Human RightsMiddle EastSaudi Arabia

Political Prisoners in Saudi Arabia Uncountable

Political Prisoner in Saudi Arabia Uncountable

Madawi Al-Rasheed professor of social anthropology at the department of Theology and Religious Studies in King’s College London, researcher and famous dissident of Saudi Arabia regime says political prisoner in the Saudi Arabia are so large that is unaccountable.
We haven’t time and tools for following their cases and may on a day number of prisoner be more than dissident, Madawi Al-Rasheed added.
We are proud that Saudi oppositions who are not under help or aid of any foreign country.
She emphasized on oppositions who are independent and their actions are civilian’s and peaceful.
In Saudi Arabia prison, some people imprisoned for yaears they are called “forgotten prisoners”, she said.
Saudi Prisoners of Conscience Might be Exempt from Royal Pardon
Meanwhile today Amnesty International stated that most prisoners of conscience would likely be excluded from the royal pardon announced by King Salman bin Abdul Aziz Al Saud on 29 January.
Saudi Arabian prisoners of conscience unlikely will be released under the announced pardon of the newly enthroned Saudi King Salman, Amnesty International said in a statement.
“Amnesty International fears that most prisoners of conscience will likely be excluded from the royal pardon announced by King Salman bin Abdul Aziz Al Saud on 29 January, according to the Ministry of Interior’s pardon conditions,” the statement issued on Friday read, Sputnik reports.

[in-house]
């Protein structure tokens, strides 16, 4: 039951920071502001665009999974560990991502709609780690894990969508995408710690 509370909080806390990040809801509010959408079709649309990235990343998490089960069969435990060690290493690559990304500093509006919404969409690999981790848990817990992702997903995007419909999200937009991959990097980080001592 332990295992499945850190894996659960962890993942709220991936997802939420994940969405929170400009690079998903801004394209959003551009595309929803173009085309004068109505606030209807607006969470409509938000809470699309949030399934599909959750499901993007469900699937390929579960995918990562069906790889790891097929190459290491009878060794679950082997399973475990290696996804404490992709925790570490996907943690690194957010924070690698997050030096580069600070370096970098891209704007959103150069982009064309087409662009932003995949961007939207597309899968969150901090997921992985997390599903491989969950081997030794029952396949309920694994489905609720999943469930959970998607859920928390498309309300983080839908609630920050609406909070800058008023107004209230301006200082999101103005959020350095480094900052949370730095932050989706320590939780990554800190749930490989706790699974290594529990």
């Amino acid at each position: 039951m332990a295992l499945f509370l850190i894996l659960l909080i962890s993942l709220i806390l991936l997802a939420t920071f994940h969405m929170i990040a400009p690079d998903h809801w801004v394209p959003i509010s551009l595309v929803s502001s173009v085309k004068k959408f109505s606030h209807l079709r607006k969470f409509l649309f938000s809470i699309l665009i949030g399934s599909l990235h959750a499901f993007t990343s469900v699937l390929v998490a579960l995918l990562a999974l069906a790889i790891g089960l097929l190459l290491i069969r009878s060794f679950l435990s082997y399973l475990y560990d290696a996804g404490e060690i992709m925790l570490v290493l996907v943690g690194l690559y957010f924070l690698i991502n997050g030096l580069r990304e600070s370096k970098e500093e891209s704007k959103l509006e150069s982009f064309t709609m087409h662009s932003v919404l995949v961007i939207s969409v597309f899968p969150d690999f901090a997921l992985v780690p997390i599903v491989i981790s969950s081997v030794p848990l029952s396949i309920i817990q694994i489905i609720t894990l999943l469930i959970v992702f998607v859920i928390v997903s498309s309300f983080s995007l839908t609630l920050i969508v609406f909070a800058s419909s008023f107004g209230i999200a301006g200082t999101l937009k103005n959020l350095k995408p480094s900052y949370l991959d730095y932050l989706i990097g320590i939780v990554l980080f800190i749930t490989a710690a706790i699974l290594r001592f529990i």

According to this policy, Ayatollah Sheikh Nimr Baqr al-Nimr spiritual leader of opposition would not released.
Following the announcement, Saudi Arabian media reported hundreds of convicts and prisoners have already been pardoned and released, however Amnesty International noted that those pardoned so far had been convicted of common criminal rather than political charges.
The human rights watchdog explained in the statement that the conditions of the pardon, stipulated in Saudi Ministry of Interior’s documents, excludes from the pardon “crimes related to state security,” and those refer to “vaguely worded list of charges commonly faced by human rights activists and prisoners of conscience.”
Amnesty International urged Saudi Arabia to release all prisoners of conscience “immediately and unconditionally irrespective of royal pardon conditions,” according to the statement.Human rights violations in Saudi Arabia is a frequent concern of the media and human rights activists.
In January the founder of the Monitor of Human Rights group Abu al-Khair received a five-year extension to his ten-year prison sentence for insulting the Saudi judicial system and harming the kingdom’s reputation. His brother-in-law Raif Bawadi, a Saudi rights blogger, has been sentenced to 1,000 lashes for cyber crime.

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